New technology for examining the anterior segment by ultrasonic biomicroscopy
ABSTRACT To compare the comfort levels and measurement accuracy of the open-shell technique and a bag/balloon technology (ClearScan, ESI) in anterior segment ultrasound biomicroscopy.
Department of Ophthalmology and Visual Science, Robert Cizik Eye Clinic, University of Texas Medical School at Houston, Houston, Texas, USA.
In this prospective investigation, 20 subjects stated their preference and rated comfort (0 best to 5 worst) for the open-shell technique versus the bag/balloon technology. Three anterior chamber depth and sulcus-to-sulcus measurements were obtained, and the mean for each structure was taken as datum for each subject. Order presentation between the 2 methods was randomized. Pairwise t tests and linear regression analysis were used to determine statistical differences.
One hundred percent of the cohort preferred the bag/balloon technology to the traditional open-shell technique. The mean comfort score was 0.40 +/- 0.53 (SD) and 2.95 +/- 0.90, respectively (P<.0001). Anterior chamber depth measurements did not differ clinically (0.056 mm) nor did sulcus-to-sulcus determinations (0.039 mm).
Biometry, patient comfort, and ease of use were better with the ClearScan bag/balloon technology than with the traditional open-shell technique.
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ABSTRACT: To quantitatively evaluate the anterior segment using anterior segment optical coherence tomography (AS-OCT) following Boston keratoprosthesis type 1. A retrospective study consisted of AS-OCT imaging at a single time point postoperatively in 52 eyes. Main outcomes measures include anatomical and functional anterior chamber depth (ACD), angle (ACA) and peripheral and proximal synechiae. The mean time point of imaging was 19.3 months postoperatively. Average anatomical and functional ACD was 2.0 and 0.21 mm respectively, and mean ACA ranged from 2.5° to 6.14° in representative meridians. An average of 8.7 clock hours of angle closure was observed in the 25 eyes in which all meridians were imaged. The majority of eyes showed peripheral (86.5%) and proximal (67.3%) synechiae. AS-OCT is a useful tool for quantitative evaluation of anterior segment and angle after keratoprosthesis, which is otherwise poorly visible. The majority of eyes showed shallow ACD, extensive angle closure and synechiae formation.PLoS ONE 09/2013; 8(8):e70673. DOI:10.1371/journal.pone.0070673 · 3.53 Impact Factor
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ABSTRACT: Objective: To describe the surgical technique and outcomes of implantation of a glaucoma drainage device (GDD) at the time of Boston type I keratoprosthesis (KPro) procedure. Methods: Consecutive cases of combined GDD and KPro surgery performed between January 2005 and January 2011 with at least 6 months of follow-up were reviewed. Outcome measures included visual acuity, number of glaucoma medications, and complications. Results: Twenty-nine eyes (29 patients) underwent combined GDD and KPro surgery. 82.8% of KPro were retained at a mean follow-up of 34.4 +/- 17.7 months. Major complications included corneal necrosis (3 eyes, 10.3%), retinal detachment (3 eyes, 10.3%), endophthalmitis (1 eye, 3.4%), sterile vitritis (1 eye, 3.4%), and loss of light perception (2 eyes, 6.9%). Final corrected distance visual acuity improved in 17 (58.6%), remained unchanged in 7 (24.1%), and worsened in 5 eyes (17.2%). Mean numbers of glaucoma medications required postoperatively from 3 to 36 months were lower than the preoperative number, but the differences were not statistically significant. The tube of the GDD was able to be inserted into the anterior chamber or the ciliary sulcus in 27 eyes (91.3%). In 14 eyes with anterior segment ocular coherence tomographic evaluation, blockage of the ostium of the tube was noted in 2 eyes (14.3%). Conclusions: Combined GDD and KPro surgery provides the opportunity of additional IOP management and restoring vision in the same setting, saving the patient from additional glaucoma surgery, and is not associated with an increased KPro retention failure rate or other secondary complications.Journal of Glaucoma 10/2014; 23(8):501-507. DOI:10.1097/IJG.0b013e31829d9c00 · 2.43 Impact Factor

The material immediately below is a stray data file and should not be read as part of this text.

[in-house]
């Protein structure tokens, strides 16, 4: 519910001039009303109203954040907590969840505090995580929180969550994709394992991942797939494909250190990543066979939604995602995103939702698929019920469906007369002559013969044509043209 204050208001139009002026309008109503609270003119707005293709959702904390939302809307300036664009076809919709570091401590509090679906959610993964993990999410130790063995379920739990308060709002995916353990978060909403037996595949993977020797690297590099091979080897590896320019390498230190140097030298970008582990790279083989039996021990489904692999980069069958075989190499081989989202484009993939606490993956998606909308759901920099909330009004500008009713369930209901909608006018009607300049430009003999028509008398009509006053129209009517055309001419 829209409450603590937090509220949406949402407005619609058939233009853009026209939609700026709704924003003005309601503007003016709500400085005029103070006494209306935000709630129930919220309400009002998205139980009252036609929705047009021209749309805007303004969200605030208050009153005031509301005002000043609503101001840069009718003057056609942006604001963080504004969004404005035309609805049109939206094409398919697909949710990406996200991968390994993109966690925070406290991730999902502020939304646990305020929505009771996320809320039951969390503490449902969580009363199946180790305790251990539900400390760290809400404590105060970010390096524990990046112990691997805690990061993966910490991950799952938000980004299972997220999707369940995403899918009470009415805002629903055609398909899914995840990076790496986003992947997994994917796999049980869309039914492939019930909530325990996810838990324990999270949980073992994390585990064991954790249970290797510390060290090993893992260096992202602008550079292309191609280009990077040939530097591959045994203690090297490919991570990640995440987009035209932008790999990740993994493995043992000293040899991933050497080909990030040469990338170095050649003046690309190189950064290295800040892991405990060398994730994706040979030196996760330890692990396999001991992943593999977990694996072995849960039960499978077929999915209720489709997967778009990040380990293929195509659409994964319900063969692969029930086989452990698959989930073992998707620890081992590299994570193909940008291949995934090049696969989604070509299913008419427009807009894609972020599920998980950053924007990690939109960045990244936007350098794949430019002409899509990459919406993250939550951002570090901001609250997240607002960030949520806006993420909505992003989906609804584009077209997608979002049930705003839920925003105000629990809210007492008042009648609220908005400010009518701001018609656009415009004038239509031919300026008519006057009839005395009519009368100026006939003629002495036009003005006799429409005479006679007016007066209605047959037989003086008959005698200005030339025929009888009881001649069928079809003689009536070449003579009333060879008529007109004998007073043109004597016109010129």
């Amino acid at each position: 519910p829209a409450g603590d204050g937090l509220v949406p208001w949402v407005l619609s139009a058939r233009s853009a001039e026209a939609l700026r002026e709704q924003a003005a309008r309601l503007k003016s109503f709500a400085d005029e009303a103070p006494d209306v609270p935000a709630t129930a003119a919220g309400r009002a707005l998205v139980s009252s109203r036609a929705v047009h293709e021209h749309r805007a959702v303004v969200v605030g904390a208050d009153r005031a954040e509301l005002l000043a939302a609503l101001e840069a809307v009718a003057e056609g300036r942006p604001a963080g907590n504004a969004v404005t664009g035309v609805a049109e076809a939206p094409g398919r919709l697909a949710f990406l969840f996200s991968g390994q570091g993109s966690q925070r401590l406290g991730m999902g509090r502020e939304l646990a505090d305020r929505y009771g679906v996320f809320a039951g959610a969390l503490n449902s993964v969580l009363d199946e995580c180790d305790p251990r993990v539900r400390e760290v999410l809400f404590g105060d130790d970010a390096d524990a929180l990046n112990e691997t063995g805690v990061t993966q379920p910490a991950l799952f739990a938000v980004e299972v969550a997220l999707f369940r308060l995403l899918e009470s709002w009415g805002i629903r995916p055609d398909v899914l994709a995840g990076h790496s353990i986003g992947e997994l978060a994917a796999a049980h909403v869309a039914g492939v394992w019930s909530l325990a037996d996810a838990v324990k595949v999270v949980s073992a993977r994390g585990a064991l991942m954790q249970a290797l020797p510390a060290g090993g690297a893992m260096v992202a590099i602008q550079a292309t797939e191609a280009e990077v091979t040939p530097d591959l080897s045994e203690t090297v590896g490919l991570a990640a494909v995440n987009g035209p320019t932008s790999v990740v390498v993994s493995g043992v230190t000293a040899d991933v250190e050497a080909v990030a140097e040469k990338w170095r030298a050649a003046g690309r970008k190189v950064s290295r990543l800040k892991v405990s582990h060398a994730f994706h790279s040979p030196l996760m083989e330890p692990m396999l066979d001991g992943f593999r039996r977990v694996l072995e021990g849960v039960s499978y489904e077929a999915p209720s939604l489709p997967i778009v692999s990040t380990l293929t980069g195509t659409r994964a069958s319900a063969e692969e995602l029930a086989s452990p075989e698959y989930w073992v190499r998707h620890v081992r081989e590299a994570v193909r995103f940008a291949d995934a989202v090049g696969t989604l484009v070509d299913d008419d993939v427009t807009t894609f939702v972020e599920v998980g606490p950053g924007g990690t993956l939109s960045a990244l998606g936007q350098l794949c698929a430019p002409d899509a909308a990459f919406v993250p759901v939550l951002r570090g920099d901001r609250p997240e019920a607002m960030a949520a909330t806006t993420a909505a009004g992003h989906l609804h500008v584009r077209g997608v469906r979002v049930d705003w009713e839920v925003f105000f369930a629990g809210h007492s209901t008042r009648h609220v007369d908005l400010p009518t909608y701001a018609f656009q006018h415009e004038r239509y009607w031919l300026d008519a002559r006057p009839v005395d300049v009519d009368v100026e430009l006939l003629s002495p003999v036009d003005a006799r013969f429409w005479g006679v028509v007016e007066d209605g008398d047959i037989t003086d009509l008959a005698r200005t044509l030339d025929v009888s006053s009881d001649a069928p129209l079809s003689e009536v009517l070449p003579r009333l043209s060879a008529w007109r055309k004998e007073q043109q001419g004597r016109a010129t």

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ABSTRACT: Purpose. To investigate age- and position-related changes of anterior chamber angle anatomy in normal, healthy eyes. Patients and Methods. Thirty subjects were separated into a younger and older cohort. The superior and inferior anterior chamber angles of the eyes were measured in supine and sitting positions by ultrasound biomicroscopy (UBM) with bag/balloon technology. Statistical analysis was used to evaluate positional and age-related changes in angle morphology. Results. In the younger cohort, no location or positional differences in angle anatomy were observed. In the older cohort, the inferior quadrant was significantly narrower than the superior quadrant (P = 0.0186) in the supine position. This cohort also demonstrated an interaction effect between position and location. In the older cohort, the angle was deeper inferiorly while the subject was sitting but was deeper superiorly while the subject was supine. Conclusion. Comparison of positional variations in anterior chamber angle anatomy as measured by UBM has recently become possible. This study found that age-related positional changes in the anterior chamber angle anatomy exist in normal healthy eyes.04/2013; 2013:706201. DOI:10.1155/2013/706201